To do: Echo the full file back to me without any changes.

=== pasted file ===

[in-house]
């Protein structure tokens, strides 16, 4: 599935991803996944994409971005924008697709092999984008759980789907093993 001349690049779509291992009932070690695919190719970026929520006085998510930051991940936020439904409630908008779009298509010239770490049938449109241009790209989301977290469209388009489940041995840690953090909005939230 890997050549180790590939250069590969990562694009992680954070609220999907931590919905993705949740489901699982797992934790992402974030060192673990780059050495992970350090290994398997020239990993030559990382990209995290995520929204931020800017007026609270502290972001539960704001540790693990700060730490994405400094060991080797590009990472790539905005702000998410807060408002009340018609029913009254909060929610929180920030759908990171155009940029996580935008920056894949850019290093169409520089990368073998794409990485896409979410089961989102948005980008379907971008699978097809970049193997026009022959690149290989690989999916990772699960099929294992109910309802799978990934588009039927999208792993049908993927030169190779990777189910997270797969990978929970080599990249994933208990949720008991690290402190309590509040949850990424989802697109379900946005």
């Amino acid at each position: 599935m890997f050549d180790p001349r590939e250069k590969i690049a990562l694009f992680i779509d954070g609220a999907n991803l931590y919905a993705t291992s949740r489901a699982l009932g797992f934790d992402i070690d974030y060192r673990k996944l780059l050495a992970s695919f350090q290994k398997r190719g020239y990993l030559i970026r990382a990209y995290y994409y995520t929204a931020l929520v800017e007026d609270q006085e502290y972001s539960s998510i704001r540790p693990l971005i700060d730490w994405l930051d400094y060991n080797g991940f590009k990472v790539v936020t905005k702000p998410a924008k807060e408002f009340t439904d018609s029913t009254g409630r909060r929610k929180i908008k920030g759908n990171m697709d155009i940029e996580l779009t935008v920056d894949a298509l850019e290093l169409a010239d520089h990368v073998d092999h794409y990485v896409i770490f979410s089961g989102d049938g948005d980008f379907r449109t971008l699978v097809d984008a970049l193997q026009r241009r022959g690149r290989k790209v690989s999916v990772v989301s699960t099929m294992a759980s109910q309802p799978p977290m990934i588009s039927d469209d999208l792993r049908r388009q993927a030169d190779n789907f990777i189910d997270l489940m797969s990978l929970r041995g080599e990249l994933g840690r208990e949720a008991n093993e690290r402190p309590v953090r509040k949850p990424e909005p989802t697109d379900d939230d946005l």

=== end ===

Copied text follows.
[in-house]
């Protein structure tokens, strides 16, 4: 599935991803996944994409971005924008697709092999984008759980789907093993 001349690049779509291992009932070690695919190719970026929520006085998510930051991940936020439904409630908008779009298509010239770490049938449109241009790209989301977290469209388009489940041995840690953090909005939230 890997050549180790590939250069590969990562694009992680954070609220999907931590919905993705949740489901699982797992934790992402974030060192673990780059050495992970350090290994398997020239990993030559990382990209995290995520929204931020800017007026609270502290972001539960704001540790693990700060730490994405400094060991080797590009990472790539905005702000998410807060408002009340018609029913009254909060929610929180920030759908990171155009940029996580935008920056894949850019290093169409520089990368073998794409990485896409979410089961989102948005980008379907971008699978097809970049193997026009022959690149290989690989999916990772699960099929294992109910309802799978990934588009039927999208792993049908993927030169190779990777189910997270797969990978929970080599990249994933208990949720008991690290402190309590509040949850990424989802697109379900946005």
């Amino acid at each position: 599935m890997f050549d180790p001349r590939e250069k590969i690049a990562l694009f992680i779509d954070g609220a999907n991803l931590y919905a993705t291992s949740r489901a699982l009932g797992f934790d992402i070690d974030y060192r673990k996944l780059l050495a992970s695919f350090q290994k398997r190719g020239y990993l030559i970026r990382a990209y995290y994409y995520t929204a931020l929520v800017e007026d609270q006085e502290y972001s539960s998510i704001r540790p693990l971005i700060d730490w994405l930051d400094y060991n080797g991940f590009k990472v790539v936020t905005k702000p998410a924008k807060e408002f009340t439904d018609s029913t009254g409630r909060r929610k929180i908008k920030g759908n990171m697709d155009i940029e996580l779009t935008v920056d894949a298509l850019e290093l169409a010239d520089h990368v073998d092999h794409y990485v896409i770490f979410s089961g989102d049938g948005d980008f379907r449109t971008l699978v097809d984008a970049l193997q026009r241009r022959g690149r290989k790209v690989s999916v990772v989301s699960t099929m294992a759980s109910q309802p799978p977290m990934i588009s039927d469209d999208l792993r049908r388009q993927a030169d190779n789907f990777i189910d997270l489940m797969s990978l929970r041995g080599e990249l994933g840690r208990e949720a008991n093993e690290r402190p309590v953090r509040k949850p990424e909005p989802t697109d379900d939230d946005l």